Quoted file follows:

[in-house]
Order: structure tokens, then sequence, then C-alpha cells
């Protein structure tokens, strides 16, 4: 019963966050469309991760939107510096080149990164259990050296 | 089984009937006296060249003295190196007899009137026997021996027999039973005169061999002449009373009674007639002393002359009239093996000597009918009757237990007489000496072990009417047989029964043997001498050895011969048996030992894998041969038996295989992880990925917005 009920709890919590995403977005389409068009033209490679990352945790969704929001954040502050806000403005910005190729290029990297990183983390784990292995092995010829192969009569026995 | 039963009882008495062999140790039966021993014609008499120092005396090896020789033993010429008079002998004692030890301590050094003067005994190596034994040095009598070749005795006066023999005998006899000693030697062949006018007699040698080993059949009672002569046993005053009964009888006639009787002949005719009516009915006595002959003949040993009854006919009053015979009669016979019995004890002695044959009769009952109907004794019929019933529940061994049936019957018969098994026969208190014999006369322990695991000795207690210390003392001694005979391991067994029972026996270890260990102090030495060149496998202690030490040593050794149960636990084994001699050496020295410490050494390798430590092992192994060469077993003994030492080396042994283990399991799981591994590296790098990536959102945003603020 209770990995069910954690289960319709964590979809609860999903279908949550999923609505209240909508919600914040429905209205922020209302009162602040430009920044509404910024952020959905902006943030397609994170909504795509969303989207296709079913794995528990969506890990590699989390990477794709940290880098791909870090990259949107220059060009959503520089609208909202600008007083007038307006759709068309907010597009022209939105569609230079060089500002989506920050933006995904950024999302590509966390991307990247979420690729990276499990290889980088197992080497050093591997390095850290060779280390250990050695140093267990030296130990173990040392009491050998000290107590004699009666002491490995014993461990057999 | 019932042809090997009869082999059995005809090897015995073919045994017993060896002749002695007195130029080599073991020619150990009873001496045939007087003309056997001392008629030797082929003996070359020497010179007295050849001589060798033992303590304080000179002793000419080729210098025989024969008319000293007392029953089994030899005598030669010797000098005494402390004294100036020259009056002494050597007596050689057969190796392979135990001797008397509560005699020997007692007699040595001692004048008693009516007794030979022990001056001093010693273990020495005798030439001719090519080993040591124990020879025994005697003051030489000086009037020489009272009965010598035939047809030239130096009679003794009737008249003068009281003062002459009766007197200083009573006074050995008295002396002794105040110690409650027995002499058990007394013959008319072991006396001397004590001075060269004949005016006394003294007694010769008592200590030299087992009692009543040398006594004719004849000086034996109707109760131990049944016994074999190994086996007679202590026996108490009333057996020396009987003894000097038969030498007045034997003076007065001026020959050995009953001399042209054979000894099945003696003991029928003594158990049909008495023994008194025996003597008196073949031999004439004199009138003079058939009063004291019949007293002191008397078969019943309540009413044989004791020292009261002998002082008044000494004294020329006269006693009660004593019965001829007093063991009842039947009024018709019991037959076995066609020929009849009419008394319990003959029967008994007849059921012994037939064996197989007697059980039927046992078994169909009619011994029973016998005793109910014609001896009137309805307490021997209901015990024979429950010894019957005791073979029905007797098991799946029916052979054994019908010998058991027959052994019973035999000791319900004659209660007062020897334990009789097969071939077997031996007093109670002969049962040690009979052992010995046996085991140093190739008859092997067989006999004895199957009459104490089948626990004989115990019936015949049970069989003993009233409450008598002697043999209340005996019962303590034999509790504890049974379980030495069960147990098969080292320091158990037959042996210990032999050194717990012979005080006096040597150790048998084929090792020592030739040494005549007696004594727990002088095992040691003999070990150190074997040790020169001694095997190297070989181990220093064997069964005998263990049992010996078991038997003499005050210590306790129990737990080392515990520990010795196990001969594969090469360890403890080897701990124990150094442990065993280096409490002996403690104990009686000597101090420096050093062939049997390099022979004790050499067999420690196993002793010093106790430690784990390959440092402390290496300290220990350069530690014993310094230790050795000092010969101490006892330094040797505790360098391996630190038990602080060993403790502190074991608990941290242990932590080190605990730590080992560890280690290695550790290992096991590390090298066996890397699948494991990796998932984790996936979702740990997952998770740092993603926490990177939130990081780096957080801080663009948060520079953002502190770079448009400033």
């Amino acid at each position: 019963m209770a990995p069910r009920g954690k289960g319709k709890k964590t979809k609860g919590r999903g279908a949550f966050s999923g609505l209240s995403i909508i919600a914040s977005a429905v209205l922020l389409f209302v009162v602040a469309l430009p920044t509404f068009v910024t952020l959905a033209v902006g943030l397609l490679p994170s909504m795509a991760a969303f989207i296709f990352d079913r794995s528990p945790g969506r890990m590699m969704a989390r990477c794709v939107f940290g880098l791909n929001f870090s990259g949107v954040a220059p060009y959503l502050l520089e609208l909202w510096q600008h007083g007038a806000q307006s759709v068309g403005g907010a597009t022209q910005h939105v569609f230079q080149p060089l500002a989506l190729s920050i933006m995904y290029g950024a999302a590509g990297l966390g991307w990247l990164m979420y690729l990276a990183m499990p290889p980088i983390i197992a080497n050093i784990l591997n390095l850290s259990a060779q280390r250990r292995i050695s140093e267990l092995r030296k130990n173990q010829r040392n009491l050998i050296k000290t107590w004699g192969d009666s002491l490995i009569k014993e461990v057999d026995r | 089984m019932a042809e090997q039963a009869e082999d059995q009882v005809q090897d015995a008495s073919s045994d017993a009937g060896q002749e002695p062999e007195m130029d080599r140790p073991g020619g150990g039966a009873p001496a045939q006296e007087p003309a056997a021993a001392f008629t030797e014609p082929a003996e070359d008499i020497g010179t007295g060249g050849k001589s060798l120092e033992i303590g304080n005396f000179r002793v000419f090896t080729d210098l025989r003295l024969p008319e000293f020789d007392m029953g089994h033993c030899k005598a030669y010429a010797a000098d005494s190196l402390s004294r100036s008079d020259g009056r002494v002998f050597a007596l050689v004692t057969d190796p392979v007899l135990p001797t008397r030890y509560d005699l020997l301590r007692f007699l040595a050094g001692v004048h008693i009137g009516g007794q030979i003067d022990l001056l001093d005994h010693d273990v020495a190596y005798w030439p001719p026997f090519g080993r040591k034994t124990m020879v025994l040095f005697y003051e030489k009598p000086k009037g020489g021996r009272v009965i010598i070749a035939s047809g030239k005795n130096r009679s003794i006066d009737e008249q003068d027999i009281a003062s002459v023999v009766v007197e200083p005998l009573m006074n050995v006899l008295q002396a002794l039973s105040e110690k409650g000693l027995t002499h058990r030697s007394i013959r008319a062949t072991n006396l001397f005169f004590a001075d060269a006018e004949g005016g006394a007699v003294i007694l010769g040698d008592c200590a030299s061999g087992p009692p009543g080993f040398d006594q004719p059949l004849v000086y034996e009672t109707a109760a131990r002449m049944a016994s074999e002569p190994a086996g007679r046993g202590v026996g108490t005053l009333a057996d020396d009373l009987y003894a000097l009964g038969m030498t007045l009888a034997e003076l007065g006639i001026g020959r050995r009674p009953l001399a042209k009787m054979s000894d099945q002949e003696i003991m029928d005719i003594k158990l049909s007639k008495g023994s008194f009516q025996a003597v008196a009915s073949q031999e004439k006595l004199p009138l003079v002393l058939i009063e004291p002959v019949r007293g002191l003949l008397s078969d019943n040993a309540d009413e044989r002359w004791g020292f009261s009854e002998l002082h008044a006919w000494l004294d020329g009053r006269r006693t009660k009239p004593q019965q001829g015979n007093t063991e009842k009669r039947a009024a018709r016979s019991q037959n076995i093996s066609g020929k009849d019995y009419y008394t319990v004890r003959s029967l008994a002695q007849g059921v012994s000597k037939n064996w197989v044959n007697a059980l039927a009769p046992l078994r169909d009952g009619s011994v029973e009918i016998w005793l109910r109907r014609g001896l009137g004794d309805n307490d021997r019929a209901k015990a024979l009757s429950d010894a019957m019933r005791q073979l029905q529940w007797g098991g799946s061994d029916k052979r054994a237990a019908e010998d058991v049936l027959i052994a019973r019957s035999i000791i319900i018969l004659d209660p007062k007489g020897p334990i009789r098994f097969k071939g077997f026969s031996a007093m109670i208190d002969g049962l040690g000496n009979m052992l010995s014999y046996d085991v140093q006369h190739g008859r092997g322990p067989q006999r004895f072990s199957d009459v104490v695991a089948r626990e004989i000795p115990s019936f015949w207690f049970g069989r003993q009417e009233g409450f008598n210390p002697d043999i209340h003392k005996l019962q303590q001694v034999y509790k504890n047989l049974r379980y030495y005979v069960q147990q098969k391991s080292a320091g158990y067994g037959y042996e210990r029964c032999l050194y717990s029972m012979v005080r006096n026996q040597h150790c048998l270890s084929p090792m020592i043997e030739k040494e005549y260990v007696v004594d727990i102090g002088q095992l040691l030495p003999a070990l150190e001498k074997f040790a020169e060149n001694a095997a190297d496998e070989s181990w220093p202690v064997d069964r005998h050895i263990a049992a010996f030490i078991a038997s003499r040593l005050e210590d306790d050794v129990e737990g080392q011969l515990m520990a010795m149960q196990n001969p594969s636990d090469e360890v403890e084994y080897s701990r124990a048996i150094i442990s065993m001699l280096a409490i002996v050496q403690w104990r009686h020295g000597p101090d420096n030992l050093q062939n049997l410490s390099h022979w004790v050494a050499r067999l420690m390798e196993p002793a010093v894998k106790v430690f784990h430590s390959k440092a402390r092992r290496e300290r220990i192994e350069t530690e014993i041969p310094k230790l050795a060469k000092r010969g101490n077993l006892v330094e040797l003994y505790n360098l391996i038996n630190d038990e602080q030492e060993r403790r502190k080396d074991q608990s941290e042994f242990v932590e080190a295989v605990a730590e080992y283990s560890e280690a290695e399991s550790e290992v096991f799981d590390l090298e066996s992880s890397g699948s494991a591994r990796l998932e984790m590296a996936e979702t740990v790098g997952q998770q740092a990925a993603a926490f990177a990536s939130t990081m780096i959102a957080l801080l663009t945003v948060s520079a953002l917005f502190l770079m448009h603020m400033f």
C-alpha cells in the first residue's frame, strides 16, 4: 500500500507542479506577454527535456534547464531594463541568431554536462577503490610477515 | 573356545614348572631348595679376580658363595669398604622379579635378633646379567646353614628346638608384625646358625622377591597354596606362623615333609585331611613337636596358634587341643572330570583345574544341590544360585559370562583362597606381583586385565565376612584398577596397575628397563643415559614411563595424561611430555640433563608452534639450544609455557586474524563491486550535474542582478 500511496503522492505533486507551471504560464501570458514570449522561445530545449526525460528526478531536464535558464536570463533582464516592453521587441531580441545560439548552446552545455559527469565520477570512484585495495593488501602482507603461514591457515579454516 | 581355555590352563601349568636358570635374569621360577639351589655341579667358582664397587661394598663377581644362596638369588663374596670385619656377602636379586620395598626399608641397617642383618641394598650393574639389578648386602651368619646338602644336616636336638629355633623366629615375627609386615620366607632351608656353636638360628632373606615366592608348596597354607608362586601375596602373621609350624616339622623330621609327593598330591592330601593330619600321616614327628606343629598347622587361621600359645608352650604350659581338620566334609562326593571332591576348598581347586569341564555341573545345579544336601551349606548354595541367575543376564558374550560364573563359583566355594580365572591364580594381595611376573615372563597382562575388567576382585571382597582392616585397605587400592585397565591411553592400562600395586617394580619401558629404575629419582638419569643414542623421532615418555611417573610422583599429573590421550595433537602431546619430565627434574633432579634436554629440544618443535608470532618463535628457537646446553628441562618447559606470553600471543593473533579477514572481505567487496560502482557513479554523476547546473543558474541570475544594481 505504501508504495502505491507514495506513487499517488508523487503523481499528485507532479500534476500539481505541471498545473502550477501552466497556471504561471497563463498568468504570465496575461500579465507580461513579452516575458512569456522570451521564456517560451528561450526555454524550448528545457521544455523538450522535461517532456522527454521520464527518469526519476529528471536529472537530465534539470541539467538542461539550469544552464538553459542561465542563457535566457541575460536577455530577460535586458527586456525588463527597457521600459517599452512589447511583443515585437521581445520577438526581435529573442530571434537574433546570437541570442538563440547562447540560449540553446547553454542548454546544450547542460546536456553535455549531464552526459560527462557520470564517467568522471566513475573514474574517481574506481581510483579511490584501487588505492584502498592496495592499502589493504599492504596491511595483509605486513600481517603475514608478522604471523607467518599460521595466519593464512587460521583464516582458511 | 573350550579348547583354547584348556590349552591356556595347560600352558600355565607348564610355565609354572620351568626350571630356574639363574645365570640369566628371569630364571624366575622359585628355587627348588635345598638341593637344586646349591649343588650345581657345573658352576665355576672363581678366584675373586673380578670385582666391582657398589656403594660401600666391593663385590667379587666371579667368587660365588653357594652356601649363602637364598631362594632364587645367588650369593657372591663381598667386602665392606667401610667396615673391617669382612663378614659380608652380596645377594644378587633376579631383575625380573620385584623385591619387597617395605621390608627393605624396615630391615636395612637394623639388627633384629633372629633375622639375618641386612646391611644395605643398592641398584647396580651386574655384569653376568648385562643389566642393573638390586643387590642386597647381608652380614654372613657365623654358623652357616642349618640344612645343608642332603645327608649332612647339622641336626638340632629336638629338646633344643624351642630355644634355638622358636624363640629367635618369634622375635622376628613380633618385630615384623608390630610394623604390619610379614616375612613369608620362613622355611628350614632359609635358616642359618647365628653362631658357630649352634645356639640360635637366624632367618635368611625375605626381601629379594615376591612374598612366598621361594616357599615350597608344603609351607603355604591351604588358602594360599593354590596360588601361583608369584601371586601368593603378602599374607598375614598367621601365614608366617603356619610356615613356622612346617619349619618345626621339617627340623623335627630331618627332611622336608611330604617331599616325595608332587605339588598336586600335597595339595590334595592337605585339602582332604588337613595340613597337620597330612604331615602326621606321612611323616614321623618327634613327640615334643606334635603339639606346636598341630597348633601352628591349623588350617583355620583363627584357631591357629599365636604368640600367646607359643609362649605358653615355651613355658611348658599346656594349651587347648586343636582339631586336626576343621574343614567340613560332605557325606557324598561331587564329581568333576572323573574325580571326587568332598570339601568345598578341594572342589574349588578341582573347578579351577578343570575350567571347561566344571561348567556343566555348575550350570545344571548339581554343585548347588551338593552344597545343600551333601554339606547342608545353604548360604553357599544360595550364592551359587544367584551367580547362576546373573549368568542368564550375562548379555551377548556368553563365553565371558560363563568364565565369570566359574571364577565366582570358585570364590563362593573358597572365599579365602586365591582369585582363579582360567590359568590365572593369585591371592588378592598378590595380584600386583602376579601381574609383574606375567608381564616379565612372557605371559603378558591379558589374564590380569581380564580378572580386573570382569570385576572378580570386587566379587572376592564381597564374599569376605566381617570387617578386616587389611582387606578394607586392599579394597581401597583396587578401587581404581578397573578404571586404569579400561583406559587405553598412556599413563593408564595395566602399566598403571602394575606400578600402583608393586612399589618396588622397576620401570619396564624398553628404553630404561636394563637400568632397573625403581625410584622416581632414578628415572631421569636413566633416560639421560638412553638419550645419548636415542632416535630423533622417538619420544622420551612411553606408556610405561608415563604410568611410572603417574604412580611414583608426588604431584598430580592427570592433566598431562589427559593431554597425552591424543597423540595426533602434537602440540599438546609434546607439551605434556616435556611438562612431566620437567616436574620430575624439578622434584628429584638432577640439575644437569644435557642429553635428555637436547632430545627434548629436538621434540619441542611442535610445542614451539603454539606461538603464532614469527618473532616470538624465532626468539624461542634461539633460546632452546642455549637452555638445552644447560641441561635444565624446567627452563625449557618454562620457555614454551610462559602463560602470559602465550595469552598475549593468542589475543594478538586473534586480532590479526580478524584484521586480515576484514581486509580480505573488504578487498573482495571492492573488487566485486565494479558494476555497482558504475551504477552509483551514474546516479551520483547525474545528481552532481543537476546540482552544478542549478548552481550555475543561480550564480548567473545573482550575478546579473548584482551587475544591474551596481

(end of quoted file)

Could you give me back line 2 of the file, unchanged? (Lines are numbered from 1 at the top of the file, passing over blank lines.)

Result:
Order: structure tokens, then sequence, then C-alpha cells